by Kelsey Klemme | Sun., Nov. 10, 2019 6:00 AM
The flick marks the comedian's fifth film that he has created exclusively for Netflix since his landmark partnership with the streamer back in 2014. At the time, news outlets were rocked by the company's announcement that they were signing the actor onto a four-movie deal, in which Sandler was guaranteed to make $80 million between his fees for both starring in and producing each project.
The reception to the ground-breaking deal was a mix of excitement from the many fans of the Sandman to film critics scratching their heads at why the entertainment brand would invest so heavily in a comic whose recent films had been all but dragged by their outlets.
However, Netflix's bet on Sandler paid off. Not only has the brand reported that his movies have ranked among the most-watched on the platform, but Sandler's success helped lay down Netflix's overall original programming strategy that has brought the streamer from a mail-in DVD service to one of the biggest competitors in media.
Before Sandler would become the king of Netflix originals, though, he had to become the celebrity the streamer was betting on.
Sandler's profile rose pretty early, getting cast on Saturday Night Live when he was only 23 years old. There, the comedian quickly gained a fanbase thanks to his still iconic musical sketches like "The Chanukah Song" and "Thanksgiving Song." He was a part of one of the golden ages of the series, playing alongside fellow cast members like Chris Farley, David Spade and Rob Schneider, all of whom would be critical to his post-SNL career.
Despite being a crowd favorite, Sandler revealed to The Daily Beast that he and Farley were shockingly fired during the show's summer hiatus in 1995. "Yes, we were [fired]," Sandler told the outlet. "We kind of quit at the same time as being fired. It was the end of the run for us. The fact that me and him got fired? Who knows. We were on it for a few years, had our run, and everything happens for a reason."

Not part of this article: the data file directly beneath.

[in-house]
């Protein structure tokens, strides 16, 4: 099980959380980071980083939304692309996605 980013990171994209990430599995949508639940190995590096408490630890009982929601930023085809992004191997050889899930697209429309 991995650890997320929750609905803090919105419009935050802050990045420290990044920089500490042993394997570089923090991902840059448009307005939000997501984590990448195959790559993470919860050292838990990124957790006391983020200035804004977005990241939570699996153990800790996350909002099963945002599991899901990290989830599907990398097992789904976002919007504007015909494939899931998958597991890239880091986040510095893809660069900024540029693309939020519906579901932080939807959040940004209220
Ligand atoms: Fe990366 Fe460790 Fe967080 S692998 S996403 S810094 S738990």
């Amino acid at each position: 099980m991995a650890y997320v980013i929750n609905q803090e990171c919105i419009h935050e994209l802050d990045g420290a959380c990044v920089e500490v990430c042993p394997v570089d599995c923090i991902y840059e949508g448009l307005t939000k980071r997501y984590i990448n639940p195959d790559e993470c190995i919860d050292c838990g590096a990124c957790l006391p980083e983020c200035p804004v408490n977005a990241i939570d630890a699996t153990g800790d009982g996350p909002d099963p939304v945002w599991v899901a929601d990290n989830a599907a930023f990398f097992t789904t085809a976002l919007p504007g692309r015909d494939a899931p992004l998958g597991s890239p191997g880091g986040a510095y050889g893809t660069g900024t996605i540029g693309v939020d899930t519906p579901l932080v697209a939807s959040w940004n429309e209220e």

While he wouldn't know it at the time, the reason seemed to be that it was time for Sandler, and his group of funny friends, to break out as movie stars.
Right before being let go at SNL, Sandler's breakout theatrical movie, Billy Madison, had hit theaters and nabbed the top spot at the box office. Starring alongside Farley, the movie quickly became a comedy classic.
The year after, in 1996, Sandler took over the big screen again, starring in Happy Gilmore as a golf player whose raunchiness contrasted against the etiquette of the other players.
The two films quickly defined Sandler's brand of comedy: loud, wacky, character-y and not necessarily for everyone. However, the people who loved his shtick kept growing and kept showing up to his cinematic flicks in huge numbers.
By the 2000s, Sandler had become a bona fide box office draw. The Wedding Singer, Big Daddy, The Waterboy and Mr. Deeds had gone on to make up to eight times their budget back in worldwide ticket sales. Sandler also recognized himself that his taste in comedy clearly had an audience, and he started his own company, Happy Madison Productions.
Now both a star and producer, Sandler became a mainstay in the booming rom-com era of the mid-2000s, developing and starring in 50 First Dates and Click and then in 2011 sharing the screen with Jennifer Aniston in Just Go With It.
Then, a few things happened that would usher in the actor's new era.
First, Sandler's domestic box office draw started to fluctuate a bit more. While both sequels to Grown Ups and Paul Blart: Mall Cop brought in audiences, movies like Blended were considered box-office flops.
While some considered its failure as a sign that audiences were tiring of Sandler (especially since the actor's previous films with Drew Barrymore had performed well in the U.S.), the foreign box office was proving that Sandler's international fanbase wasn't waning. Blended only brought in $46 million of domestic ticket sales, but abroad it earned $81 million.
Secondly, in 2013, Netflix, desperate to establish itself beyond a DVD mail-in service and movie licensing depository, announced its big original programming play with House of Cards. The prestige drama series brought new subscribers to the streamer, and the company decided to go all-in on creating its own content.